Celebrating the International Day of the Midwife 2021

Written by Kathleen Baird, Professor and Discipline Lead for Midwifery, University of Technology Sydney

Today, Professor Kathleen Baird from the School of Nursing and Midwifery joins us on the blog as we celebrate the International Day of the Midwife. She talks about what this year’s theme means to her, the future of midwifery and offers some advice to current and future midwifery students.

Celebrating midwives everywhere

Celebrating the International Day of the Midwife every year on the 5th of May allows me and my fellow midwives to join with midwives from around the world to celebrate the incredible work that midwives do for women, their babies, and families.  

This year’s theme ‘Follow the data: Invest in Midwives’ means a lot to me as a midwife. As a midwife, midwifery educator and midwifery researcher, this theme brings to the forefront the important work that midwives do all around the world, every day, to prevent maternal and newborn death.

Image: Andy Roberts

This year, the International Day of the Midwife also coincides with the launch of the State of the World Midwifery Report. This report provides the evidence and the analysis of the midwifery workforce from across the globe.

Midwives are fundamental to ending preventable maternal and newborn deaths, and one of the main aims of midwifery is to provide safe quality maternity care. Using the data provides the evidence from research, which demonstrates that where midwives are the lead carer in maternity services, outcomes for women and babies are vastly improved at every level.  

The future of midwifery

The word midwife – means ‘with woman’ and midwives will continue to work in partnership with women and hopefully will never change.

My vision for midwifery in the future would be that every pregnant woman has access to continuity of midwifery care. Despite the overwhelming evidence that continuity of midwifery care reduces premature birth, low birth weight, reduces caesarean sections rates and improves the normal birth rate, only 10% of women in Australia can access this model of care.

Being a midwife is much more than just a job – it is a privilege; midwives are privileged to be part of a life-changing event for many women.

Kathleen Baird

My vision for the future is that every woman will have access to this model of care, where she will have a midwife that she knows, and that midwife will provide care on a one-to-one basis through the woman’s pregnancy, her birth and in the postnatal period.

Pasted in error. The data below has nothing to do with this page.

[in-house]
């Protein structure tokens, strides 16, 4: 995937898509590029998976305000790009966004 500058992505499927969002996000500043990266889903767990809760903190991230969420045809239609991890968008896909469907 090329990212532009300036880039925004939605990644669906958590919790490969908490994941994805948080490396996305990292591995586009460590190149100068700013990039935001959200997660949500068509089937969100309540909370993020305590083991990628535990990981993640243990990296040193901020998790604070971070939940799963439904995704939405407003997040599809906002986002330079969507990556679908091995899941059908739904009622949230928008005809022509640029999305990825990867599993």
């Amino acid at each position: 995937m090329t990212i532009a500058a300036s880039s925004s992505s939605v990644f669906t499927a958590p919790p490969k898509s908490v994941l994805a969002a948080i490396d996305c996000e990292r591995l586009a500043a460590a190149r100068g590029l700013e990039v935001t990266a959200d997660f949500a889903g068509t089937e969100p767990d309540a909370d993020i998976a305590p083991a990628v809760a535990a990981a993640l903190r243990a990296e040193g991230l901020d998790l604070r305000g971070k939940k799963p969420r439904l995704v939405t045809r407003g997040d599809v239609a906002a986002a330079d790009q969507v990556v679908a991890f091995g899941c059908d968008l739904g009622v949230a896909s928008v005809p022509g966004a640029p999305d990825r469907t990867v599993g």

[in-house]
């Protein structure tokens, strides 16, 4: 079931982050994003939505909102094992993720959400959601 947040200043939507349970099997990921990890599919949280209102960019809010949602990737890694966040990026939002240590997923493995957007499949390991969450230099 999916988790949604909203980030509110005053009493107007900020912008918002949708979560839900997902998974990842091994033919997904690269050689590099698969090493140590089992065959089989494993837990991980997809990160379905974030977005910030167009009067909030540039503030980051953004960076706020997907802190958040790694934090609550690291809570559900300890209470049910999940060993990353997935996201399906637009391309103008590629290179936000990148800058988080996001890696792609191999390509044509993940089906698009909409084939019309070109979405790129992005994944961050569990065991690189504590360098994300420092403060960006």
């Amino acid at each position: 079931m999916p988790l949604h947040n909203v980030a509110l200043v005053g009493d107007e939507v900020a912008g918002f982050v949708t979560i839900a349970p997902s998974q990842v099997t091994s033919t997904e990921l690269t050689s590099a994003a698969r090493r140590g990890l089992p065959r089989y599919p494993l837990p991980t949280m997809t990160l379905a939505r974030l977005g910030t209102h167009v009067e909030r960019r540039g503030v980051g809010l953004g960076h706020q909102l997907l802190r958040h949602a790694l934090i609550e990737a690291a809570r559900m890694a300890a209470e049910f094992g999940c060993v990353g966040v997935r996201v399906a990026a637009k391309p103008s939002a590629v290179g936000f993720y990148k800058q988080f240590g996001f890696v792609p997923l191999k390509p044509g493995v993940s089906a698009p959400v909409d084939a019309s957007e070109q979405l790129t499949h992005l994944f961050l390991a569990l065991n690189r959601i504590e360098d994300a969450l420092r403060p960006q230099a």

Continuity of midwifery care can provide up 90% of essential sexual, reproductive, maternal, newborn, and adolescent health care. Therefore, in the future, we must continue to invest in midwives and this model of care, as we know it will lead to healthier families and more robust healthcare systems.

Midwives strive for the pursuit of health and wellbeing for communities in Australia and around the world. Paramount to the role of a midwife is to uphold the rights of women and their babies and to ensure safe and equitable care. However, to do this we must continue to examine the evidence and use that evidence to advocate for change.


To future and current midwifery students

My message to our midwifery students would be to continue to engage with the data and the evidence and never stop questioning practice. Research is an integral part of midwifery; it helps to prevent harmful practices and supports midwives to advocate for changes in midwifery and obstetric practice that is not evidence-based and not woman-centred.

At UTS, all our midwifery students engage with the evidence and research, we want them to embrace research and to have the skill of interpreting high-quality research that we believe is imperative to be able to provide evidence-based midwifery care.

The role of the midwife is now vast and continues to expand and this will provide students with many opportunities in the future. However, I would ask them never to forget that their role regardless of the setting will be to provide safe, respectful, empowering, and equitable care to women and their families, irrespective of the social context and the setting that they may choose to work in.

Being a midwife is much more than just a job – it is a privilege; midwives are privileged to be part of a life-changing event for many women. I would urge all student midwives and midwives to remember that whilst midwifery science and midwifery skills are vitally important to our role and are imperative for safe practice, the other important elements of midwifery are kindness and compassion. It is these two things, which will make the difference to each and individual woman that they care for.

So let us celebrate today, and thank all the midwives and student midwives from around the globe for the amazing work that they do.  

Learn more about Midwifery at UTS

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